The Download: Facebook advances new era in which information comes to you, no humans required


Humans are so passe.

Facebook now wants to expand your social circle in its messaging app, Messenger, beyond friends to include chatbots, which are designed to shop, search and generally just get things done for you.

It’s certainly a leap to think we, humans, want to connect with computer programs in the same space where we spill our guts to our closest pals, gossip with our co-workers and coordinate with family members to arrange life’s most sacred events (weddings, funerals, etc.).

Or maybe it’s not.

“It’s not completely weird for people 35 or younger to interact with machines,” said EMarketer analyst Yory Wurmser. “The freakout factor is gone.”


Though seemingly unfriendly, chatbots, or bots for short, are just software systems that simulate conversations. And, thanks to your smartphone, you probably already encounter a handful of different bots every day, as Wurmser suggested. Take Apple’s Siri, Google Now or Amazon’s Alexa, the virtual assistant that powers the e-commerce giant’s Echo device. Other bots are even more commonplace, say automated text messages confirming a package shipment.

A new breed of bots, however, are about to invade Messenger, the social network’s popular chat app, now with more than 900 million users. Users who have, until now, communicated entirely with others in the human race. Facebook last week opened the floodgates, letting third-parties develop bot helpers that will ideally make it more efficient to complete quotidian tasks.

In the same way you message a friend, you can now message a bot for weather updates, to order flowers, to buy a new pair of shoes or receive the day’s top headlines.

The earliest entrants in Messenger’s bot-dom include CNN, 1-800-Flowers and the shopping app Spring. With the 1-800-Flowers bot, you can, for instance, order flowers or chat with support just by sending messages in Messenger. So, as Facebook chief Mark Zuckerberg put it, to order from 1-800-Flowers, you never have to call 1-800-Flowers again.

More bots are on the way, meaning a pending onslaught will usher in a new era in mobile where information comes to you, on your terms — or at least that’s the vision proffered by Zuckerberg. He believes you’ll soon opt for bots over mobile apps and, of course, those pesky 800-numbers. Because why should you have to hassle with opening other apps or speaking to a human to accomplish things?

“Chatbots are to you and me and today’s culture, what call centers are to our parents’ culture,” said Brian Solis, the principal analyst at Altimeter Group and an expert on trends in social media.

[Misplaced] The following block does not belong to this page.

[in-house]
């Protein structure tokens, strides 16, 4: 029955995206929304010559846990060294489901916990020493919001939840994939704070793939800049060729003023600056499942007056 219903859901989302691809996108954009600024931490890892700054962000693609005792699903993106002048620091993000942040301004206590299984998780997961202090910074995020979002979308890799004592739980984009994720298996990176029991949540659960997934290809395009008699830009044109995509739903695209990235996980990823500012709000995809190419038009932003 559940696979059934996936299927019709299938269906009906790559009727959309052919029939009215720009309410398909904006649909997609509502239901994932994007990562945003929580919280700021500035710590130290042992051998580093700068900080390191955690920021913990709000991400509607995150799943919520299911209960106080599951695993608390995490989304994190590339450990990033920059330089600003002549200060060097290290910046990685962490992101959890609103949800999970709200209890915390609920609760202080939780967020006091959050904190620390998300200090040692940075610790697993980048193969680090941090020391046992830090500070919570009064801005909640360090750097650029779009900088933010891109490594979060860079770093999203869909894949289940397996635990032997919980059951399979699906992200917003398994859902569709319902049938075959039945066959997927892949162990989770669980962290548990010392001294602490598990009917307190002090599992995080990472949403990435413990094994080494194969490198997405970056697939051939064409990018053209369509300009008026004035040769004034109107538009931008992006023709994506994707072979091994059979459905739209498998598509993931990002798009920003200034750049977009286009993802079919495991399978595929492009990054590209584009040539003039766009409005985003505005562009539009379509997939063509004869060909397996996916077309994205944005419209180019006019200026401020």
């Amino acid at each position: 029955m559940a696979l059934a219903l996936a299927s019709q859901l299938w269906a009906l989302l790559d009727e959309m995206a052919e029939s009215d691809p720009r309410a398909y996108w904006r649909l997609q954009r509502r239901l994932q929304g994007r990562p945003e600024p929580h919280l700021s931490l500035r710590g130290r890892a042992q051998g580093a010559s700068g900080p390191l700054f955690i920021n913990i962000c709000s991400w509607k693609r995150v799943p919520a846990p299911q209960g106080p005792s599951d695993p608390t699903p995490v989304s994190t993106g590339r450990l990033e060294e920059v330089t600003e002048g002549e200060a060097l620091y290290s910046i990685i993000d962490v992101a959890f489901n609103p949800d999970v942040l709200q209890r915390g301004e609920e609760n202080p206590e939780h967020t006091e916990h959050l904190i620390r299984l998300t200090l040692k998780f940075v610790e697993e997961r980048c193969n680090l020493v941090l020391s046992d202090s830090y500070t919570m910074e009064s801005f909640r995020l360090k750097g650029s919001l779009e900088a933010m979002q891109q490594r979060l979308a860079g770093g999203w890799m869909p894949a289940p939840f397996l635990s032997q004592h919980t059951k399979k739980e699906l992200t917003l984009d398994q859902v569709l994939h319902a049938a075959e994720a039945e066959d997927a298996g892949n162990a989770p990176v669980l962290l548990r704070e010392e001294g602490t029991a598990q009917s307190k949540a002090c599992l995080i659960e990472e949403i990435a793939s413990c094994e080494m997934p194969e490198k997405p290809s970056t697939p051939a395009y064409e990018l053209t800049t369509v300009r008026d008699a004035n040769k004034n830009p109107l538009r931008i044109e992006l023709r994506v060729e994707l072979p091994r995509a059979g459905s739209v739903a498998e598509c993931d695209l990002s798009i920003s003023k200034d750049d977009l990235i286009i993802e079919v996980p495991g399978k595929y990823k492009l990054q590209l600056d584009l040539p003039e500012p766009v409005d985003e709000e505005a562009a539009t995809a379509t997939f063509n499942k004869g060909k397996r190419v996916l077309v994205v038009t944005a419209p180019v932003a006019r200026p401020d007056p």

Maybe so, but that assumes people will simply accept bots as their new besties. Pause to think about that. Siri may be handy when you need her, but she doesn’t insert herself smack-dab in the middle of your personal life. And she doesn’t constantly remind you of her presence, as some of Messenger’s bots do. The CNN bot, for example, sends a daily message with the top headlines, which is great when you’re in the mood for news, but also potentially annoying when you’re not.

Still, it stands to reason that youngsters, in particular, who are already glued to their phones and do prefer to communicate via texts and mobile messages, will latch on to these bot-enabled friendships with benefits.

“Mobile pervasiveness is a fact of life,” Solis said. “Smartphone users look at their phones 1,500 times a week. That adds up to 177 minutes every day.”

Of course, by adding bots to Messenger, Facebook risks creating a mess. The company is essentially inviting businesses into a friends-only zone, businesses that may or may not respect your messaging boundaries.

That is absolutely a concern, Solis said. But he’s confident that Zuckerberg, a self-professed champion of user experience over profits, can sort through the complications of convincing nearly a billion people to talk to bots before the fad flames out. It certainly helps the Facebook chief’s cause that smartphone and Internet usage has already evolved to reward the path of least resistance over the one that requires more work.

In Internet culture, when you’re looking for something, you go to your social network connections and you ask for assistance, Solis said, as an example. “Chatbots are an evolution of that behavior.”


In other words, lazy is the new smart, and bots are better than friends.

Jennifer Van Grove covers e-commerce and digital lifestyle for the San Diego Union Tribune.